• 8. 2. Why do entrepreneurs seeking funding need a venture capital e -marketing plan rather than a napkin plan? Investors are looking for a well-composed business plan, and more importantly, a good team to implement it. The plan prepared by entrepreneurs for VCs should be about eight to ten pages long and contain enough data and logic to prove that (1) the e-business idea is solid and (2) the entrepreneur has some idea of how to run the business. Napkin plans on the other hand are not recommended when substantial resources are involved. This is because sound planning and thoughtful implementation are needed for long-term success in business and e-business. This principle became increasingly evident during the dot-com shakeout.3. What is the purpose of the marketing opportunity analysis and the segment analysis? Marketers conduct a market opportunity analysis (MOA), including both demand and supply analyses, for segmenting and targeting. The demand analysis portion includes market segmentation analyses to describe and evaluate the potential profitability, sustainability, accessibility, and size of various potential segments. Segment analysis in the B2C market uses descriptors such as demographic characteristics, geographic location, selected psychographic characteristics (such as attitude toward technology and wireless communication device ownership), and past behavior toward the product (such as purchasing patterns online and offline). B2B descriptors include firm location, size, industry, type of need, and more. These descriptors help firms identify potentially attractive markets. Firms must also understand segment trends—are they growing or declining in absolute size and product use?4. What four elements in tier one and five elements in tier two are devised for e - marketing strategy? From Exhibit 3.5. Tier one – Positioning, Differentiation, Segmentation, and Targeting. Tier two – Offer, Value, Distribution, Communication, and CRM/PRM.5. What is the purpose of an e -marketing objective-strategy matrix? One simple way to present the firm’s e-marketing strategies and accompanying goals is through an objective-strategy matrix. This is a graphical device that helps marketers better understand their implementation requirements (Exhibit 3.6). Each cell contains a yes or no, depending on how the marketer will link particular goals and strategies.6. How do managers use budgeting within the e -marketing planning process? A key part of any strategic plan is to identify the expected returns from an investment. These can then be matched against costs to develop a cost/benefit analysis, ROI calculation, or internal rate of return (IRR), which management uses to determine whether the effort is worthwhile. This would include forecasting of revenue, intangible benefits, and cost savings. Revenue forecasting would estimate the level of Web site traffic over time, because this number affects the amount of revenue a firm can expect to generate from its site. Revenue streams that produce Internet profits come mainly from Web site direct 36
  • 9. sales, advertising sales, subscription fees, affiliate referrals, sales at partner sites, commissions, and other fees. Intangible benefits are much harder to budget for, how does a manager account for brand equity or increased brand awareness? Putting a financial figure on such benefits is challenging but essential for e-marketers. Finally, money saved through Internet efficiencies is considered soft revenue for a firm. Examples of savings could include those from channel markups, not having to printing direct mail advertisements, postage, etc.7. Why do e-marketing plans need an evaluation component? Once the e-marketing plan is implemented, its success depends on continuous evaluation. In general, today’s firms are quite ROI driven. As a result, e-marketers must show how their intangible goals, such as brand building or CRM, will lead to higher revenue down the road. Also, they must present accurate and timely metrics to justify their initial and ongoing e-marketing expenditures throughout the period covered by the plan.Discussion Questions8. If you had money to invest, what would you look for in a venture capital e- marketing plan? Given the dot com shakeout, companies must have a comprehensive e-marketing plan to survive. The plan prepared by entrepreneurs for VCs should be about eight to ten pages long and contain enough data and logic to prove that (1) the e-business idea is solid and (2) the entrepreneur has some idea of how to run the business. William Sahlman (1997) of Harvard University identifies nine questions that every business plan should answer:  Who is the new venture’s customer?  How does the customer make decisions about buying this product or service?  To what degree is the product or service a compelling purchase for the customer?  How will the product or service be priced?  How will the venture reach all the identified customer segments?  How much does it cost (in time and resources) to acquire a customer?  How much does it cost to produce and deliver the product or service?  How much does it cost to support a customer?  How easy is it to retain a customer?9. What kinds of questions should a firm ask in developing an e-marketing plan to serve customers in current markets through an online channel? Venture capitalists typically look for an exit plan—a way to get their money and profits out of the venture within a few years. These days, the golden exit plan is to go public and issue stock in an initial public offering (IPO). As soon as the stock price rises sufficiently, the VC cashes out and moves on to another investment. 37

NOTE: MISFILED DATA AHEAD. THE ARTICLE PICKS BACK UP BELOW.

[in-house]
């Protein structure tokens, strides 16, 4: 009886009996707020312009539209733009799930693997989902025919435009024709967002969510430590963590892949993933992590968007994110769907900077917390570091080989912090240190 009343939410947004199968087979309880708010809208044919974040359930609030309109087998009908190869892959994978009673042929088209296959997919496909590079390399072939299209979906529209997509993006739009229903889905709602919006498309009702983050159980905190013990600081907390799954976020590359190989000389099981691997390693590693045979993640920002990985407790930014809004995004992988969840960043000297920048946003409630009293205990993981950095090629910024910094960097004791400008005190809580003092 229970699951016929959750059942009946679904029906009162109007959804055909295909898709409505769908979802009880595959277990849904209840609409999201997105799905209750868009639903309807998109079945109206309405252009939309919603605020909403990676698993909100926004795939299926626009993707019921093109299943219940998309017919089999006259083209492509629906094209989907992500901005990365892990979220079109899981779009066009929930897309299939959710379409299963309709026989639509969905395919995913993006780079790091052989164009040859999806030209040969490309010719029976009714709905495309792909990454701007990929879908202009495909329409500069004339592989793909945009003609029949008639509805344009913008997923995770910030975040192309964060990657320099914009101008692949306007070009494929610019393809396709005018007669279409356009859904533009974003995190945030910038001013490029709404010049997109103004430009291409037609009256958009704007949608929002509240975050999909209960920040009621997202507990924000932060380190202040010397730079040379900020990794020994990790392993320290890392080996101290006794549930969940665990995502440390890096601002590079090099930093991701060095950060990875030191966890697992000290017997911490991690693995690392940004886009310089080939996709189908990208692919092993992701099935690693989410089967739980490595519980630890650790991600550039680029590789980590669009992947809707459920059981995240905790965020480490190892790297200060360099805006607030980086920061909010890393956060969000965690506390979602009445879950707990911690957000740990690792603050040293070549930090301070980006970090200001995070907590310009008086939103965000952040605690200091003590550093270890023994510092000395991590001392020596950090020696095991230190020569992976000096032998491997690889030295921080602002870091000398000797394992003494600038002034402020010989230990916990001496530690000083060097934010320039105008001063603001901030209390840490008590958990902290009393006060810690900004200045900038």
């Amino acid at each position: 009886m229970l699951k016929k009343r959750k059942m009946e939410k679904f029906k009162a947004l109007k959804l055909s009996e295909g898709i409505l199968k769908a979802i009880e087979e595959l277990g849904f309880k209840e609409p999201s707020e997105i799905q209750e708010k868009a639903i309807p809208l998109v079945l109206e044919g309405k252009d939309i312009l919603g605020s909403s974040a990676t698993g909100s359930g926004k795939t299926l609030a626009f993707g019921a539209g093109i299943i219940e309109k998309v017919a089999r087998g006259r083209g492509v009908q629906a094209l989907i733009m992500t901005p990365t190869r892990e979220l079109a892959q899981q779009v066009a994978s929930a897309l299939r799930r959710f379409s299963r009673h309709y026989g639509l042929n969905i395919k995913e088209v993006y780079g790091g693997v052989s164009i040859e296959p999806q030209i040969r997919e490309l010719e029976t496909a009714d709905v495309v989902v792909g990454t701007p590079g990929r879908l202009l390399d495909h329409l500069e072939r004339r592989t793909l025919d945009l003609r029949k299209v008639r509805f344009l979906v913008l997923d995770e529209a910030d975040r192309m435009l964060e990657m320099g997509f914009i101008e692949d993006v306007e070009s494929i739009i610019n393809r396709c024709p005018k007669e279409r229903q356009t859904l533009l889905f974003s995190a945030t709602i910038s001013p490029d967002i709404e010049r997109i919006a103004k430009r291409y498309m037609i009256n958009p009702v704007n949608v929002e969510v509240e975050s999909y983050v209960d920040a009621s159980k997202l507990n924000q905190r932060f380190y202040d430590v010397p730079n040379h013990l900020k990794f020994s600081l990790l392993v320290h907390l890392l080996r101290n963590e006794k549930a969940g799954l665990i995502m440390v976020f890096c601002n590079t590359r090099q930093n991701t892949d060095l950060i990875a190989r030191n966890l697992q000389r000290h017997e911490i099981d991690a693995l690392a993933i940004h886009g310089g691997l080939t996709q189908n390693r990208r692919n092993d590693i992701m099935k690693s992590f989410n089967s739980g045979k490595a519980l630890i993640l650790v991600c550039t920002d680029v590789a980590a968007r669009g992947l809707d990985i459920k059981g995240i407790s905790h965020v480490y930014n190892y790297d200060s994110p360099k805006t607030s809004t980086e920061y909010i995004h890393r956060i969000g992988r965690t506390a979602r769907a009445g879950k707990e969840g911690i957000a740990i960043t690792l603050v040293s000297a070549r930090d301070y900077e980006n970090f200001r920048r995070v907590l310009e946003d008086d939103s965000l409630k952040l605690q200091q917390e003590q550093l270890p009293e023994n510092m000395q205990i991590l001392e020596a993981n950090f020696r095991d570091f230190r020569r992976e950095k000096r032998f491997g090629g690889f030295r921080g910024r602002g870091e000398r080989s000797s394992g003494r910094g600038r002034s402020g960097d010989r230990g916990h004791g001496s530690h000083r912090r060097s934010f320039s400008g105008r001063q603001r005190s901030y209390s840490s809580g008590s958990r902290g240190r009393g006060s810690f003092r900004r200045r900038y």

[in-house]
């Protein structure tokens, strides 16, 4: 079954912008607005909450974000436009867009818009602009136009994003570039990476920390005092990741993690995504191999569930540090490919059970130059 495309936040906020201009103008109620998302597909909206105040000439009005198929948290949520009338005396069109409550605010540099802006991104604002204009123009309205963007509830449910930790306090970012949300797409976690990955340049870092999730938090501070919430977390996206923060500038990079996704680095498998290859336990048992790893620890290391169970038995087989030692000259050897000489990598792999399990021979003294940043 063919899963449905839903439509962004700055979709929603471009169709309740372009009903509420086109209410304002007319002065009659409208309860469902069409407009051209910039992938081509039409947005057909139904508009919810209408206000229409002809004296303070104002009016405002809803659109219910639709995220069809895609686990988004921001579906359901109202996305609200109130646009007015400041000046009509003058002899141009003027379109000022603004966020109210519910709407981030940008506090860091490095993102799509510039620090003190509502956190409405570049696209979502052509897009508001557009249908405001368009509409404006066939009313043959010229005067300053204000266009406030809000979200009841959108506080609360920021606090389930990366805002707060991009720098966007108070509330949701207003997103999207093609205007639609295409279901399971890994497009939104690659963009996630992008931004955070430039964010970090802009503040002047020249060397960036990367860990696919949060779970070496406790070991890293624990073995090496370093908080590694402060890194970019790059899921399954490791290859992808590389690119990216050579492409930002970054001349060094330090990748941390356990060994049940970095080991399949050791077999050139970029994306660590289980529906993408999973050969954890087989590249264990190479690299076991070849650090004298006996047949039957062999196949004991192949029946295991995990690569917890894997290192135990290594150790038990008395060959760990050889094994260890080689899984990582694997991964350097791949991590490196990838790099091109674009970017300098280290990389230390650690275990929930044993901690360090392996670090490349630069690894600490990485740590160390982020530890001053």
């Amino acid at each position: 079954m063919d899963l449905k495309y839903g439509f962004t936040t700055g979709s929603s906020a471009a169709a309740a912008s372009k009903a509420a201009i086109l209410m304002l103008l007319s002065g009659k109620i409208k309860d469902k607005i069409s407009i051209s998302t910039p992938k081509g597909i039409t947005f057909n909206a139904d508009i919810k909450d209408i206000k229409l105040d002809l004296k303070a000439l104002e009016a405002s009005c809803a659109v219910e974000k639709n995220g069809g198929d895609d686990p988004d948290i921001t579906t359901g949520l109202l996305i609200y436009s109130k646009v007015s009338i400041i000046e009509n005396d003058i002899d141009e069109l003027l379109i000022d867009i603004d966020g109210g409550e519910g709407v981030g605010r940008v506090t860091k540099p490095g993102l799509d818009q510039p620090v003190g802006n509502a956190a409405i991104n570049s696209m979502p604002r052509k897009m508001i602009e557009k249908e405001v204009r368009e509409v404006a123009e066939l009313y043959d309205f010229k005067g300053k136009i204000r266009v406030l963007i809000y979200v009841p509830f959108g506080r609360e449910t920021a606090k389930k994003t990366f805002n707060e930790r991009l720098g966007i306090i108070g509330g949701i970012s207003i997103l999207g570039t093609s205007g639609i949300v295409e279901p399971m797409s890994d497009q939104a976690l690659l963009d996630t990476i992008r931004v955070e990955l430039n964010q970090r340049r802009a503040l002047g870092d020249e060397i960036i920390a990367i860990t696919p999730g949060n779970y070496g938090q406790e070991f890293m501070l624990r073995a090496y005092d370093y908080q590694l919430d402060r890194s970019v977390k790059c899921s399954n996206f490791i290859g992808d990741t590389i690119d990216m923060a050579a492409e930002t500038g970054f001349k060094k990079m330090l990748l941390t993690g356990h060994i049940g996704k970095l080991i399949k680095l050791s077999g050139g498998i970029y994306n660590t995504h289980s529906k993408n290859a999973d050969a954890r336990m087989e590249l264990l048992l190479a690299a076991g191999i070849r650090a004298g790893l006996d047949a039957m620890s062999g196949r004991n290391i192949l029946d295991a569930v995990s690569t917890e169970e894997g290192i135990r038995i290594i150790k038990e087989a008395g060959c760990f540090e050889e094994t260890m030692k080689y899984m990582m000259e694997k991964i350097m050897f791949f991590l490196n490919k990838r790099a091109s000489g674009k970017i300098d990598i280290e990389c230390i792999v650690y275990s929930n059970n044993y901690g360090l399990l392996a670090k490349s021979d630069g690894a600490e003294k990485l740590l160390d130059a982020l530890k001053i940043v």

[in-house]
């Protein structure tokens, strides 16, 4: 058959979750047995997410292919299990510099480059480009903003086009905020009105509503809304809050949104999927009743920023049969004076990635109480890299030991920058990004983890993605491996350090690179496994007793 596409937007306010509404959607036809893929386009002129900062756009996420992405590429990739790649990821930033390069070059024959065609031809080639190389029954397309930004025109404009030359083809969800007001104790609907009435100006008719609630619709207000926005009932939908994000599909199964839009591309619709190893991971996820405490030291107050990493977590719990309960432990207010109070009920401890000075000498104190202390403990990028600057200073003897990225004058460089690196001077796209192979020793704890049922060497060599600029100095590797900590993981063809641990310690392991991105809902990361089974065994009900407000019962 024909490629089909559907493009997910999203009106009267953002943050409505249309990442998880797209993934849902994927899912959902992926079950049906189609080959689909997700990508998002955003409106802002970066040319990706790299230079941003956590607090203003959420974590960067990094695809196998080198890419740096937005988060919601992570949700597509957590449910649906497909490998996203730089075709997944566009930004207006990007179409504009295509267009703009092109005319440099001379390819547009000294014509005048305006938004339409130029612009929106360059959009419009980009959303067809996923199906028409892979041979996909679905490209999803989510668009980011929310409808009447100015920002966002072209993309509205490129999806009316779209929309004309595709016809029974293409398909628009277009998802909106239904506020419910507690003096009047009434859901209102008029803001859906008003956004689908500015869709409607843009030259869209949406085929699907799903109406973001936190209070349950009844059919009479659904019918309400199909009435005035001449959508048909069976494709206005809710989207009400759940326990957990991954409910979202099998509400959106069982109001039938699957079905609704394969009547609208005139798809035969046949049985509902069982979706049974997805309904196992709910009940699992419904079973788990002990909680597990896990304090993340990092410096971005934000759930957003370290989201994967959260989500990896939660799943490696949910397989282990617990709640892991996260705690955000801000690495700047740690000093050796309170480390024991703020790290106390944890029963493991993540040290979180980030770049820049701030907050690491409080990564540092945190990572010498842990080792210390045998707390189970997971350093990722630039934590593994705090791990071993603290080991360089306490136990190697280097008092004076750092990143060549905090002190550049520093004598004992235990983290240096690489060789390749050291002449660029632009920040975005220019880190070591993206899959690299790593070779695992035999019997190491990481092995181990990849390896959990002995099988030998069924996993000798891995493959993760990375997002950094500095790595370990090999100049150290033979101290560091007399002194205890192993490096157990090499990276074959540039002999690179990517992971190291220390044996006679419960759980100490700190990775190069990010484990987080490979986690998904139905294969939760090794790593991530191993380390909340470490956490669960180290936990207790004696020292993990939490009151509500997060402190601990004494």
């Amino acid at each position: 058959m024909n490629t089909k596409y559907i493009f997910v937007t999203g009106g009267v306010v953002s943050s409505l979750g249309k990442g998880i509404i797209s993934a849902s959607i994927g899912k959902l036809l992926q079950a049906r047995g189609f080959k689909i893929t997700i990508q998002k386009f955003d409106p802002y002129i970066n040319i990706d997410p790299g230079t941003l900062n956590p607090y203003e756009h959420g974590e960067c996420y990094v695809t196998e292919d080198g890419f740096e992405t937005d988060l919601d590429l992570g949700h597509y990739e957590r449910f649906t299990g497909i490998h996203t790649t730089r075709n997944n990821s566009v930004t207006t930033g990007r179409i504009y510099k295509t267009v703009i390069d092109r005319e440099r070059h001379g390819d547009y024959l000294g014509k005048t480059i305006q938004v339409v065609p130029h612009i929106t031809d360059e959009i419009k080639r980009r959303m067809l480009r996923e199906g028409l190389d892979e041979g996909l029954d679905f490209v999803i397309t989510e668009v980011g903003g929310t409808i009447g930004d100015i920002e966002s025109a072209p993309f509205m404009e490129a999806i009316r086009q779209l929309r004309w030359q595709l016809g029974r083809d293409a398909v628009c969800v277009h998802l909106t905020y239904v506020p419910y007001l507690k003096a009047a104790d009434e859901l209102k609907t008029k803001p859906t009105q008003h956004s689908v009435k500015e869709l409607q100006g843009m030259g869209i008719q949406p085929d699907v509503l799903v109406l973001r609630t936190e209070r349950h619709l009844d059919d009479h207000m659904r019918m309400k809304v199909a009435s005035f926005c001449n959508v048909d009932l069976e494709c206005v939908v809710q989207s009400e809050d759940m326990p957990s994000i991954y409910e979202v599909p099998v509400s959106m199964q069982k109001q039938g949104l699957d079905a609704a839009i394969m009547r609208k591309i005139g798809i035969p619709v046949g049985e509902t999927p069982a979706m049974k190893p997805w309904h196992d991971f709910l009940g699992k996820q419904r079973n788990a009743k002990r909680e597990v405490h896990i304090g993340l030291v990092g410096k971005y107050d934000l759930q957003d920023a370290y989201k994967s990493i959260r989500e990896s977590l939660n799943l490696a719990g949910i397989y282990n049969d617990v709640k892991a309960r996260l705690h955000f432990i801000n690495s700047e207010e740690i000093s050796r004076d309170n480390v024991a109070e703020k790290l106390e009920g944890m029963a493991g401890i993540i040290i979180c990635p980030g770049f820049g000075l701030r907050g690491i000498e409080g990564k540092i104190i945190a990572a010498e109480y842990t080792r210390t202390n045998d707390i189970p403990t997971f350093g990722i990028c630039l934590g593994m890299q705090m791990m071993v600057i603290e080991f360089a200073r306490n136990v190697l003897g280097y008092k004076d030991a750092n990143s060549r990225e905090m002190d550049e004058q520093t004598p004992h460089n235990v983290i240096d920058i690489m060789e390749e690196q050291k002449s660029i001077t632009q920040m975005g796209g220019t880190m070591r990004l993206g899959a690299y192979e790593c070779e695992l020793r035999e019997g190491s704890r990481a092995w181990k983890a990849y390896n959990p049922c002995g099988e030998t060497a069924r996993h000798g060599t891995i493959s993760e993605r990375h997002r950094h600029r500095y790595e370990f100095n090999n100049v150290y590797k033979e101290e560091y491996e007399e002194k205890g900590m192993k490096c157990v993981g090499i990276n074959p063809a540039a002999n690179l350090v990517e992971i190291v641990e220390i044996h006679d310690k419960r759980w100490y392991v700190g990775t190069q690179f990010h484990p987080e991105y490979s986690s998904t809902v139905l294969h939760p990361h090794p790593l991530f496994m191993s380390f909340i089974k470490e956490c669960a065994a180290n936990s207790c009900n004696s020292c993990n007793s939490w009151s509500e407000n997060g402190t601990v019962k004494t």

• 10. 10. Why is it important for e -marketers to specify not only the task but also the measurable quantity and time frame for accomplishing an objective? Without concrete metrics measuring how much and when a task is considered complete, e-marketers run the risk of delaying and putting off objectives in their marketing strategy. A time element and minimum guidelines must be set for accountability, otherwise objectives may be postponed indefinitely.11. Why would the management of American Airlines expect its e-marketers to estimate the financial impact of intangible benefits such as building brand equity through e-mail messages to frequent flyers? Determining value for intangible benefits is absolutely necessary for e-marketers. Given the dot com shakeout, e-marketers are continuously asked for figures on ROI and justification for continued spending. This entails research and analysis on potential flights booked from online advertising campaigns, site usage, etc. Putting a financial figure on such benefits is challenging but essential for e-marketers. The days of wanton technology spending are over, management is asking for proof of ROI. 38